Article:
Now that we are into December I feel it is just about socially acceptable to mention the ‘C’ word. For absence of any doubt, that’s Christmas I’m referring to. If you’ve been into any high street shops since early November or, in some cases, even late October, it is highly likely you have already been confronted with Christmas music and seasonal decorations in what seems to be an ever-increasing extension of the festive period by retailers. But who can blame them?
For many UK retailers Christmas has always been their most critical trading period of the year. Given the well-documented challenges facing traditional high street retail businesses, each Christmas takes on an even greater significance in terms of whether some of them will still be there to see out another year.
We hardly need reminding of the struggle the sector is facing as it continues to lose margin to online retailing rivals and feels the impact from the changing nature of how consumers engage with traditional shops. A report issued by PWC last month underlined the true extent of how the market is currently changing, showing around 14 shops closing each day in the UK’s high streets.
The firm’s report highlighted how 2,692 shops shut across the UK in the first half of 2018, while only 1,569 stores opened, a net decrease of 1,123. While there was an increase in the overall number of supermarkets, bookshops, ice cream parlours, stationers and coffee bars, the report showed fashion and electrical stores had suffered as customers are becoming increasingly comfortable making such purchases online. Perhaps more surprisingly, it reported how many restaurants and pubs were also struggling as more consumers are opting to entertain at home, while younger age groups are drinking less alcohol.
While there are new forms of more experiential retail coming onstream, these tend to be more niche and sometimes independent operators, which are prevalent in larger cities. Here in Scotland the traditional retailing market across many of our smaller high streets, where the footfall is relatively low, is becoming increasingly tough as it becomes much harder to attract signature stores that will encourage visitors to shop.
As our high streets face unprecedented challenges and undergo huge transformational changes, the advent of new technology that makes traditional retailers more relevant to the changing needs of modern consumers could provide the lifeline many are seeking. An example of what the future might hold was unveiled last month when Google announced a partnership with the online start-up business NearSt aimed at helping consumers see what is available in their local shops via the web.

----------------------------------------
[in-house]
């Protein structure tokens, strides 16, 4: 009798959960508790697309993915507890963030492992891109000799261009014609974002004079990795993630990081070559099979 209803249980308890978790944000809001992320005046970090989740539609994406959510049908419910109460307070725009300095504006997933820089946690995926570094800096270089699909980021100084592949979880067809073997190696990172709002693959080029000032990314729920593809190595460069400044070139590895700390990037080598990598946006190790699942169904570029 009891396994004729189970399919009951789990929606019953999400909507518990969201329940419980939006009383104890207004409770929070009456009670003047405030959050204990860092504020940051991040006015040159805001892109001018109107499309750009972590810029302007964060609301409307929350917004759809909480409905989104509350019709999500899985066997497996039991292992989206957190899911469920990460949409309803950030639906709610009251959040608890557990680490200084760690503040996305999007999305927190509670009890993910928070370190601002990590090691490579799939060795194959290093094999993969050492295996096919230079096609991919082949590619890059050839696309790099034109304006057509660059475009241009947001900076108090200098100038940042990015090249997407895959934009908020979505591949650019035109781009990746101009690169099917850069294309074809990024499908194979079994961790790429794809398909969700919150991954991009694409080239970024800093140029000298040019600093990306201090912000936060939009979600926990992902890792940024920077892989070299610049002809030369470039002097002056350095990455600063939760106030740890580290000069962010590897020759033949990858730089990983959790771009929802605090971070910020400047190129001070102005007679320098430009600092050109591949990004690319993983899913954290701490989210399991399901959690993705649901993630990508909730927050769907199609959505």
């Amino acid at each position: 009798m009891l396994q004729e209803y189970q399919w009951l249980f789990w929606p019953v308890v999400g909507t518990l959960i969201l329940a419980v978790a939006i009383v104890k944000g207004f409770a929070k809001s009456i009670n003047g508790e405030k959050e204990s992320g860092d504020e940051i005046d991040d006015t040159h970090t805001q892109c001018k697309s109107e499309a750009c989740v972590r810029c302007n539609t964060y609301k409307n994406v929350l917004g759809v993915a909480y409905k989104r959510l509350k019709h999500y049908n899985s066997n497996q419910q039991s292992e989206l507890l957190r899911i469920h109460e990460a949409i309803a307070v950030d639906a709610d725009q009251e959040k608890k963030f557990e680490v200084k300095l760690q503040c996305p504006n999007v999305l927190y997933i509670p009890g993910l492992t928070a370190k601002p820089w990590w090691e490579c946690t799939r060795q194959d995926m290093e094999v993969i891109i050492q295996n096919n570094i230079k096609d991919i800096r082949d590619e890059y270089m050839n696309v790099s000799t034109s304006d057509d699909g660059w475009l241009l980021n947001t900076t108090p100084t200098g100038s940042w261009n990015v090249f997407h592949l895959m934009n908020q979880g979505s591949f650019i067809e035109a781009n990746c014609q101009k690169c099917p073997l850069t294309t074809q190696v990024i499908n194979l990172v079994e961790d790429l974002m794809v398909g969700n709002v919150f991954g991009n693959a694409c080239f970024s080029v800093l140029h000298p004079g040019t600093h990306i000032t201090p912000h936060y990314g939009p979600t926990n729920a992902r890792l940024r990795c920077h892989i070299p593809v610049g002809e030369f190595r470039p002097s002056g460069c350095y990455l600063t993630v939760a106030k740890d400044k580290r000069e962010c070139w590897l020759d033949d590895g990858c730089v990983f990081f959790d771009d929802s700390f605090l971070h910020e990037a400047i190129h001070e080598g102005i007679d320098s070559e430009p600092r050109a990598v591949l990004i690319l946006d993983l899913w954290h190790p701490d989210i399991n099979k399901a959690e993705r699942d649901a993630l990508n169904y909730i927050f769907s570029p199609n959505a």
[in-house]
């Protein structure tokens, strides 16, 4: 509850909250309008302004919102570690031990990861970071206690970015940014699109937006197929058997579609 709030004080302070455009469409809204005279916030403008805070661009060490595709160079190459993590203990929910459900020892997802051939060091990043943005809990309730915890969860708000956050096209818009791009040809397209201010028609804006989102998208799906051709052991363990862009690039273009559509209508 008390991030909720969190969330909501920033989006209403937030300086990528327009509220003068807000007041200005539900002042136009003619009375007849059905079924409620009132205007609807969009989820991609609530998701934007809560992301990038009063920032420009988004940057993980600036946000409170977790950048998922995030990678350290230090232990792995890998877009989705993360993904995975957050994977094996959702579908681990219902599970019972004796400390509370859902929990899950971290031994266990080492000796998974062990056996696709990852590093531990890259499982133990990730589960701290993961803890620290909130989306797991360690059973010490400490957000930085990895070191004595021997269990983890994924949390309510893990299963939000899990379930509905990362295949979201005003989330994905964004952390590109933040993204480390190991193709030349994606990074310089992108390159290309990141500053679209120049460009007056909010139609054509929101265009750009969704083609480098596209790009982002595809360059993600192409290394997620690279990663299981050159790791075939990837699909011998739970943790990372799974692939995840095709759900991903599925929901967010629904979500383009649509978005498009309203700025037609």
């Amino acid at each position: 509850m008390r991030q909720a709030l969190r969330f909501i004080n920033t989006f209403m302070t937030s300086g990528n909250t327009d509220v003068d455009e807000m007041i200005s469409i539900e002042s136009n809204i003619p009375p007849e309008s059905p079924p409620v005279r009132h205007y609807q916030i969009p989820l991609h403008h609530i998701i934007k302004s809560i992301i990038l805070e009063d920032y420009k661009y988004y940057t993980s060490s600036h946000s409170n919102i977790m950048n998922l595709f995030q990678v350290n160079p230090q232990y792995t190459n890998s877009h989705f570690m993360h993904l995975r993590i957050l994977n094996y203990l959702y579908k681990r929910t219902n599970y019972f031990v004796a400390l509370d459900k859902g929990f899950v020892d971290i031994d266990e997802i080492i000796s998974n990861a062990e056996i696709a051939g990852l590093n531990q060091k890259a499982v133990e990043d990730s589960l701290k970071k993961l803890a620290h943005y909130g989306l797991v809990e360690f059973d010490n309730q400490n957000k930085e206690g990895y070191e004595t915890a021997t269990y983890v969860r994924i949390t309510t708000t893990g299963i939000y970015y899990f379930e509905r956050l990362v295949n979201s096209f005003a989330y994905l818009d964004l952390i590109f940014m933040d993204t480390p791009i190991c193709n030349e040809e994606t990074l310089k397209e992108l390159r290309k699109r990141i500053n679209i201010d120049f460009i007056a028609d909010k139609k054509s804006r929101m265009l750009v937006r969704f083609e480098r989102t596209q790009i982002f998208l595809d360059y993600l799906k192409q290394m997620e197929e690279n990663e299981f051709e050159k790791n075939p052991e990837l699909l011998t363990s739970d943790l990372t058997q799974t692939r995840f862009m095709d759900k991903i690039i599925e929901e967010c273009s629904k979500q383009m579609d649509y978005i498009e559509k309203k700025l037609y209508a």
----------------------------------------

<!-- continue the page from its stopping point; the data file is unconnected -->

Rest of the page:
This technology gives consumers the ability to search locally for goods they wish to buy. By linking into local retailers’ inventory systems, NearSt is able to provide consumers with key information including the availability of the goods in shops nearby, the price each retailer is selling the goods for and the consumer’s physical distance from the relevant shops. As well as the convenience this offers, it can provide a more sustainable means of accessing goods from nearby shops rather than having them shipped from a distant warehouse.
A more straight forward technology-supported development has been the growth of “ship from store” whereby traditional retailers are using their network of locally based stores as virtual warehouses to offer exceptionally fast delivery to online shoppers. This trend has enabled some high street stores to capture back market share from online-only retailers as they can better service increasingly demanding consumers, delivering their goods just a few hours after receiving an order.
These developments are particularly encouraging as they underline how technology, which has so far had such an adverse impact on many traditional retailers, can be harnessed to ensure their businesses are better able to compete into the future.
The Google NearSt partnership also provides an excellent model as the solution can be rolled out across the high street with the development costs recouped through service fees. This approach benefits smaller retailers which don’t have the resources to develop their own bespoke technologies from scratch.
While we cannot underestimate the size of the challenge facing many traditional retailers in our high streets, the creative use of technology to develop key areas such as integrated logistics, point of sale and delivery solutions, stock forecasting and customer engagement functionality all have a vital role to play in ensuring a successful future for UK high streets.
Duncan Turner, partner and technology specialist at CMS